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Annandale Teacher Found Dead in Home

Fairfax County officer L.M. Russell waits for vehicle at a checkpoint in Springfield. Police handed out fliers seeking leads in the death of Marion Newman, one of two other Fairfax women found slain in their homes recently.
Fairfax County officer L.M. Russell waits for vehicle at a checkpoint in Springfield. Police handed out fliers seeking leads in the death of Marion Newman, one of two other Fairfax women found slain in their homes recently. (By Rich Lipski -- The Washington Post)

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By Alec MacGillis
Washington Post Staff Writer
Monday, November 27, 2006

A 52-year-old Fairfax County teacher who lived with a registered sex offender was found dead in her Annandale townhouse Saturday in what police described yesterday as a domestic homicide.

Fairfax police said the slaying of Julie Mansfield Adams, a special education teacher at Virginia Run Elementary School in Centreville, was connected to the apparent suicide of a man whose body was found in Greenbrier County, W.Va.

West Virginia State Police said they found the man's body in a burned-out car in a parking lot in Monongahela National Forest on Saturday with a note nearby, prompting them to ask Fairfax police to search Adams's home. Fairfax police found Adams dead in the home on Glastonbury Court with "trauma to the upper body."

Police would not release the name of the man, who they said was in his 40s. But West Virginia Trooper Drew Pendleton said police were investigating the fact that Adams had been living with a registered sex offender, Donald R. Coffield, 43, who was convicted of aggravated sexual battery in Tennessee in 1991.

Word of Adams's death stunned her colleagues at Virginia Run Elementary, where she was in her third year of teaching fourth-grade special-needs students. Principal Terry Hicks said the school contacted those students' parents and will make counselors available today for students and other teachers.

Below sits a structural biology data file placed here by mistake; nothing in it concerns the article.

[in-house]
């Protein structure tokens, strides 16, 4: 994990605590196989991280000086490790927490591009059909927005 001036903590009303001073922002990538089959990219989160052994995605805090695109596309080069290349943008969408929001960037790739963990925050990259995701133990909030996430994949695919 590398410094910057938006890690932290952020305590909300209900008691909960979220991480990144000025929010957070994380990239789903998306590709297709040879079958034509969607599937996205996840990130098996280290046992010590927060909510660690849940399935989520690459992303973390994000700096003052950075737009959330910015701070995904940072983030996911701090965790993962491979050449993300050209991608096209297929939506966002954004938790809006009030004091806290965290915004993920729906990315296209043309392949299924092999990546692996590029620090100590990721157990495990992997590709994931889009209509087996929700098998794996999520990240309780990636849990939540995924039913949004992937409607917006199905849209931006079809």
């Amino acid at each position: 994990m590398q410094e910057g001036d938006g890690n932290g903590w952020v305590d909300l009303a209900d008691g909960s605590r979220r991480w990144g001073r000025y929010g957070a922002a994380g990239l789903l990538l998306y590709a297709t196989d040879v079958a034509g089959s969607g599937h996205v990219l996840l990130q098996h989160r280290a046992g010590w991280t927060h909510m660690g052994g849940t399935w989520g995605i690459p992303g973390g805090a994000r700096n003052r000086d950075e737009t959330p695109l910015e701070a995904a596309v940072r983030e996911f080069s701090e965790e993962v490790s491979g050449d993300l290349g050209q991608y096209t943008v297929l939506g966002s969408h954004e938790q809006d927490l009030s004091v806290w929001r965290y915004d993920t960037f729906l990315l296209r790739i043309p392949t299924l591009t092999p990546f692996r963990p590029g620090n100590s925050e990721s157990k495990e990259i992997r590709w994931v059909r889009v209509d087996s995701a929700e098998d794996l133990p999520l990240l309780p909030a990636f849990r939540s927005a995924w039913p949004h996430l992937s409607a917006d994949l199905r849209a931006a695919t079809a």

Hicks said Adams had returned to teaching after raising three sons, including one serving in Iraq. Adams took several extra courses to acquire new teaching methods, Hicks said.

"She was an extremely dedicated teacher. She loved her kids and would do whatever necessary to give them what they needed," she said. "She was very creative and energetic. She loved to . . . find out what was important to them and what they really liked and would then provide that so they were motivated to learn more."

Adams was the third Fairfax woman found slain in her home in recent months. The body of Marion B. Marshall, 72, was found in August in her Springfield home, and Marion J. Newman, 74, was found dead last week, also in Springfield.

Police are investigating a possible link between the first two cases, but police spokeswoman Keela Lowry said yesterday that police do not believe that Adams's slaying was connected to the others. Last night, they handed out fliers around Newman's home seeking information about her death.

Neighbors in Adams's quiet cul-de-sac, just west of the Capital Beltway and Fairfax Inova Hospital, were shaken by her slaying. Nora Drain, who lives next door to Adams, said the victim had moved into her tidy brick townhouse with her then-husband more than 20 years ago and, after their divorce, raised her sons there. Before returning to teaching, Adams had worked at Safeway for many years, Drain said.

Drain, who has lived on the street for 11 years, said Coffield moved in with Adams about six years ago, initially as a tenant. She said that Coffield has a daughter who lives nearby, that he worked for a company that installs security doors in government buildings and that he often used Adams's car to get around.

About three years ago, Drain said, she stumbled across Coffield's name on Virginia's sex-offender registry. She warned her teenage daughter and notified some neighbors as well.

Drain said that she often heard the sounds of carousing and loud arguing coming from Adams's home and that on a few occasions police had gone to the house, but she had no direct knowledge of any violence there. A few months ago, Drain said, Adams broke her shoulder, which she said happened when she fell over her dog.

Records show Coffield received a three-year sentence for the battery conviction. In Fairfax in 2003, he was convicted of failing to register as a sex offender. In 1985, he was found guilty of car theft and aggravated assault in Pinellas County, Fla. Court records show he had been found guilty of a half-dozen alcohol-related offenses in Arlington County, Fairfax and elsewhere, including driving under the influence and public intoxication.

Staff researcher Rena Kirsch contributed to this report.


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